Original posting of this article on March 30, 2011
The 2010 census will cause a shift in the political landscape, giving less weight to rural areas because they lost population. Rural legislative districts will become less numerous, and individual districts will cover more land area. State Sen. Jean Leising told Gary Truitt of Hoosier Ag Today that her southeastern Indiana district, which is already large, will have to be increased even more. Leising worries that, with fewer and larger rural districts, the rural voice and rural political power will be diminished."
Charles Johnson of the Billings Gazette in Montana reports that most of the state’s "urban counties continued to grow from 2000 to 2010, while many of its rural counties kept losing people." Craig Wilson, a political science professor from Montana State University-Billings told Johnson, "The real significance of these movements is you have a gradual shift of political power from east to west and from rural to urban."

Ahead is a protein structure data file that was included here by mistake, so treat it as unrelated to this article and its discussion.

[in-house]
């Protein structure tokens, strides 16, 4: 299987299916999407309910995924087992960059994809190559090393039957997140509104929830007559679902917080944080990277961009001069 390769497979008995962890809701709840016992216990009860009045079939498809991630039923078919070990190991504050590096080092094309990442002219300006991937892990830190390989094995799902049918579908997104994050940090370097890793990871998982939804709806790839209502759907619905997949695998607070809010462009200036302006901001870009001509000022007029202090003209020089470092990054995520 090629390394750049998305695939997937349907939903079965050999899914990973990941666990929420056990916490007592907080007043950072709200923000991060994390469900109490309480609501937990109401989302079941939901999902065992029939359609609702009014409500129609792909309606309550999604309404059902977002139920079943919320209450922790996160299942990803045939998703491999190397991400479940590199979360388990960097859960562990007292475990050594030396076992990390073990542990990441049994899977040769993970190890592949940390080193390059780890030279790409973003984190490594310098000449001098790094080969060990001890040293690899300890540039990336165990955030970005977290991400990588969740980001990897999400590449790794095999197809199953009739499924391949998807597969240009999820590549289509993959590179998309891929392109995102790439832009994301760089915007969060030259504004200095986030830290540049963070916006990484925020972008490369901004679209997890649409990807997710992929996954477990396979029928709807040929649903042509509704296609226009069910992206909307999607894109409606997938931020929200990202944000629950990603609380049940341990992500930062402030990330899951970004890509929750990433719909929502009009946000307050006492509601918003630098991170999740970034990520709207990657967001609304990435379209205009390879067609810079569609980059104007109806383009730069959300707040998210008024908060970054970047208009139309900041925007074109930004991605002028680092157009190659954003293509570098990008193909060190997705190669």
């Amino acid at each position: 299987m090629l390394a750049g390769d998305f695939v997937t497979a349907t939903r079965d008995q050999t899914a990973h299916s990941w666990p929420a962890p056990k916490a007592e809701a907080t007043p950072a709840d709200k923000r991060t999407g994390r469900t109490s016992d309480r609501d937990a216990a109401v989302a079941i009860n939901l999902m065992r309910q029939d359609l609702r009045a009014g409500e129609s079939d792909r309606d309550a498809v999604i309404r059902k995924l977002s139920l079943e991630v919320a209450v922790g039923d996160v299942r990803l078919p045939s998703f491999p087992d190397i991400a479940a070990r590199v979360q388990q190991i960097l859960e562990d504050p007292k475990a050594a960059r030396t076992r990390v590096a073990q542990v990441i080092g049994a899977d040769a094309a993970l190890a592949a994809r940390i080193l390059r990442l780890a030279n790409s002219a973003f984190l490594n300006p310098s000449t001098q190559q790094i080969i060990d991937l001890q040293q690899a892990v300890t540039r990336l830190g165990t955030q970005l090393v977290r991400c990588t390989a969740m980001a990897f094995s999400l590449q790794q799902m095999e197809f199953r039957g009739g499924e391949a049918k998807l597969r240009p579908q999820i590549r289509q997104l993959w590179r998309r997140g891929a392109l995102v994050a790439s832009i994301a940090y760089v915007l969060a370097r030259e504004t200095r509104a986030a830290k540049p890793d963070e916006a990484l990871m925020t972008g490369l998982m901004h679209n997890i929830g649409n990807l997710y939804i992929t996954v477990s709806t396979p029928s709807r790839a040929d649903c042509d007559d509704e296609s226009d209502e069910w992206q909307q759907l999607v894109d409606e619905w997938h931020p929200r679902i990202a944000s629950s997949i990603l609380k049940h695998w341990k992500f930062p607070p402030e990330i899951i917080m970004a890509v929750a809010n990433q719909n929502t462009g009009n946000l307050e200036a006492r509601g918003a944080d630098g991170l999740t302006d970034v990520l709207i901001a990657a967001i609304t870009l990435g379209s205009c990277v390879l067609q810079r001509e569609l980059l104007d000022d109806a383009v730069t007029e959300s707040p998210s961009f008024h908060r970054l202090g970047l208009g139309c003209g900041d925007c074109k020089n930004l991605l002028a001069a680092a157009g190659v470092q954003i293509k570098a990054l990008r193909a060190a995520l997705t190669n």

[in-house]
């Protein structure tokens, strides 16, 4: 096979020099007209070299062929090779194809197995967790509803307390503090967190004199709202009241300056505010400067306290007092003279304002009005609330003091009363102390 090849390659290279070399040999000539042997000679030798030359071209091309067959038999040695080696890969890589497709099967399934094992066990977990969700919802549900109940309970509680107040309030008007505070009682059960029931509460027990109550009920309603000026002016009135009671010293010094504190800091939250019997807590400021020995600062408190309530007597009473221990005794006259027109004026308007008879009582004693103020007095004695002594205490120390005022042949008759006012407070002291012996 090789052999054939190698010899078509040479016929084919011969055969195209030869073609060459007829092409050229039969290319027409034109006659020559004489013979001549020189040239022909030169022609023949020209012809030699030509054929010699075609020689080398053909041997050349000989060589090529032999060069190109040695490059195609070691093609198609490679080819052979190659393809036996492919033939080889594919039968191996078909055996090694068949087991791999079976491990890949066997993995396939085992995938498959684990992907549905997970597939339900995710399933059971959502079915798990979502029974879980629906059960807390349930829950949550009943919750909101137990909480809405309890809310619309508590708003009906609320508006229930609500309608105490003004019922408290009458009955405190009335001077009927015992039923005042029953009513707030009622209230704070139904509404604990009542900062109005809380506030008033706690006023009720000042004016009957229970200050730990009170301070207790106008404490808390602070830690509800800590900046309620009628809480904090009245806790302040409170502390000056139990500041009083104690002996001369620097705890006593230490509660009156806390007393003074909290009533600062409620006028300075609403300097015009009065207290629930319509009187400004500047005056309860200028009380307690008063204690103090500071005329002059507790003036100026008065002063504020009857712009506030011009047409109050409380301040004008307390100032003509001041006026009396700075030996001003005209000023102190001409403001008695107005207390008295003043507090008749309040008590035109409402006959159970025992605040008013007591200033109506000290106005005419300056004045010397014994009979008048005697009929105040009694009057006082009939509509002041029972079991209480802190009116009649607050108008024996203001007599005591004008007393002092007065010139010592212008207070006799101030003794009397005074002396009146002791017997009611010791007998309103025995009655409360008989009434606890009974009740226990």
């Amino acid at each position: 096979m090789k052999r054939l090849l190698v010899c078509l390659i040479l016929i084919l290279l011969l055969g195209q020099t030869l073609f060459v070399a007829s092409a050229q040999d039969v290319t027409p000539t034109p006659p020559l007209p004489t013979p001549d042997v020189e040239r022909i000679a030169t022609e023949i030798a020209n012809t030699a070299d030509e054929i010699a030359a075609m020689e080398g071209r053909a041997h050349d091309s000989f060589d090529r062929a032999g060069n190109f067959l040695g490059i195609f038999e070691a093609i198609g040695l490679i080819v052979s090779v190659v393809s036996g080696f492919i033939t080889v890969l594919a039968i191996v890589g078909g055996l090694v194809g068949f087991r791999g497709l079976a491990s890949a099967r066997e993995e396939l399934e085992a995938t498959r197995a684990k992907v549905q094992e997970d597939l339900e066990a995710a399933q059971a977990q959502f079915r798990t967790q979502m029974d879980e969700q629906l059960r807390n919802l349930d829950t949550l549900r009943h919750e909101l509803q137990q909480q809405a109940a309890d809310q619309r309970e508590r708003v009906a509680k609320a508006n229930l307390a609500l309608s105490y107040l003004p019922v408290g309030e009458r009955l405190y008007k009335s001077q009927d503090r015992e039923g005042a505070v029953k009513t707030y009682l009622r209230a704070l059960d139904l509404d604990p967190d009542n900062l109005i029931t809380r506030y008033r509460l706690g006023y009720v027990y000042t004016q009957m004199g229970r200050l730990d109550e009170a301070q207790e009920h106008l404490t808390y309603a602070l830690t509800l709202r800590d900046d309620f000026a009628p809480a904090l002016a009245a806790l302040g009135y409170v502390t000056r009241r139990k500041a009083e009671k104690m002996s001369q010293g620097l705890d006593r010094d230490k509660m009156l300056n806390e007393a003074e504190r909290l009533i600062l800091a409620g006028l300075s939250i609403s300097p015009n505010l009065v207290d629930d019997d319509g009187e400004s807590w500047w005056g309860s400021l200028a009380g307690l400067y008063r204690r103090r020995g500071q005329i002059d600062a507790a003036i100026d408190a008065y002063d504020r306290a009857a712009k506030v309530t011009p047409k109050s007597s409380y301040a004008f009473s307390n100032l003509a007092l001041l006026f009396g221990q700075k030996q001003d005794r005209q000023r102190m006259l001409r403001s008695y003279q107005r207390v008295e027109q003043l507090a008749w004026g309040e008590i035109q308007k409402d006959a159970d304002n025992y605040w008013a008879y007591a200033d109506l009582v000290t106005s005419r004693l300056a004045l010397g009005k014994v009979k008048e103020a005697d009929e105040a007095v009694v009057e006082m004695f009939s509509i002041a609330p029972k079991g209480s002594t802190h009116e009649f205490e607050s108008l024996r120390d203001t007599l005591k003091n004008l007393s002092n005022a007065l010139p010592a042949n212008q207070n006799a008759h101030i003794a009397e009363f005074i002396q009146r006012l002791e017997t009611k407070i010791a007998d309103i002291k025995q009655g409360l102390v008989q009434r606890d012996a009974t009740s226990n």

Indiana and Montana are not be the only states facing such power shifts. The U.S. Census Bureau reports, "Many Appalachian counties in eastern Kentucky and West Virginia; many Great Plains counties in the Dakotas, Kansas, Nebraska, and Texas; and a group of counties in and around the Mississippi Delta saw population declines. In addition, many counties along the Great Lakes and on the northern U.S. border either lost population or grew below 10 percent."